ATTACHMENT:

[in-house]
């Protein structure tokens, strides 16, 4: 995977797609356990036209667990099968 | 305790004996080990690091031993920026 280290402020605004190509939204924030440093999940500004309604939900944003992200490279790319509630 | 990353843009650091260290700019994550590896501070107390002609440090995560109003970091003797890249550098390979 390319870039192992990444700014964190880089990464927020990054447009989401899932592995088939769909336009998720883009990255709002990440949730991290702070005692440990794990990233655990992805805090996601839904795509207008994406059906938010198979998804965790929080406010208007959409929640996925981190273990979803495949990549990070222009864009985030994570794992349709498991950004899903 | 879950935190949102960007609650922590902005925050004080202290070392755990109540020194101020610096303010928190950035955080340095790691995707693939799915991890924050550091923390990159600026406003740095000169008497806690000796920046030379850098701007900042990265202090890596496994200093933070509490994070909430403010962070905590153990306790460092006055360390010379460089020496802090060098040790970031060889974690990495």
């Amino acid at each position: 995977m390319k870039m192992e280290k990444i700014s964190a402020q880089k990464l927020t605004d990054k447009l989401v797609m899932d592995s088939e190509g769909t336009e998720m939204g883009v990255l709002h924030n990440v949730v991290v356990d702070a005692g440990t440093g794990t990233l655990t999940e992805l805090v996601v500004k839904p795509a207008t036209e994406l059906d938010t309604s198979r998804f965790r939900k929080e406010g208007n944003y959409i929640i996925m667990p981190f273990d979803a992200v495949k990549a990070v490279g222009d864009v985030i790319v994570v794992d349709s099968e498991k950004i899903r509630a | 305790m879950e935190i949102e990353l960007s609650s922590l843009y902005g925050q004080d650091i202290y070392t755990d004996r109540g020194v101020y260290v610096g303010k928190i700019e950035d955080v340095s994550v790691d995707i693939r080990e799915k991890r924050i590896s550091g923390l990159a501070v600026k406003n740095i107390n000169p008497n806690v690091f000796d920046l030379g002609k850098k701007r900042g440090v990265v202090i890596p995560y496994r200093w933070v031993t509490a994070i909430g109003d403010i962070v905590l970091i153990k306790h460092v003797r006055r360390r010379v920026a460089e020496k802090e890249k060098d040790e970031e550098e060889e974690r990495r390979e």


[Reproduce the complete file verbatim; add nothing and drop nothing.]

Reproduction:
[in-house]
């Protein structure tokens, strides 16, 4: 995977797609356990036209667990099968 | 305790004996080990690091031993920026 280290402020605004190509939204924030440093999940500004309604939900944003992200490279790319509630 | 990353843009650091260290700019994550590896501070107390002609440090995560109003970091003797890249550098390979 390319870039192992990444700014964190880089990464927020990054447009989401899932592995088939769909336009998720883009990255709002990440949730991290702070005692440990794990990233655990992805805090996601839904795509207008994406059906938010198979998804965790929080406010208007959409929640996925981190273990979803495949990549990070222009864009985030994570794992349709498991950004899903 | 879950935190949102960007609650922590902005925050004080202290070392755990109540020194101020610096303010928190950035955080340095790691995707693939799915991890924050550091923390990159600026406003740095000169008497806690000796920046030379850098701007900042990265202090890596496994200093933070509490994070909430403010962070905590153990306790460092006055360390010379460089020496802090060098040790970031060889974690990495």
């Amino acid at each position: 995977m390319k870039m192992e280290k990444i700014s964190a402020q880089k990464l927020t605004d990054k447009l989401v797609m899932d592995s088939e190509g769909t336009e998720m939204g883009v990255l709002h924030n990440v949730v991290v356990d702070a005692g440990t440093g794990t990233l655990t999940e992805l805090v996601v500004k839904p795509a207008t036209e994406l059906d938010t309604s198979r998804f965790r939900k929080e406010g208007n944003y959409i929640i996925m667990p981190f273990d979803a992200v495949k990549a990070v490279g222009d864009v985030i790319v994570v794992d349709s099968e498991k950004i899903r509630a | 305790m879950e935190i949102e990353l960007s609650s922590l843009y902005g925050q004080d650091i202290y070392t755990d004996r109540g020194v101020y260290v610096g303010k928190i700019e950035d955080v340095s994550v790691d995707i693939r080990e799915k991890r924050i590896s550091g923390l990159a501070v600026k406003n740095i107390n000169p008497n806690v690091f000796d920046l030379g002609k850098k701007r900042g440090v990265v202090i890596p995560y496994r200093w933070v031993t509490a994070i909430g109003d403010i962070v905590l970091i153990k306790h460092v003797r006055r360390r010379v920026a460089e020496k802090e890249k060098d040790e970031e550098e060889e974690r990495r390979e």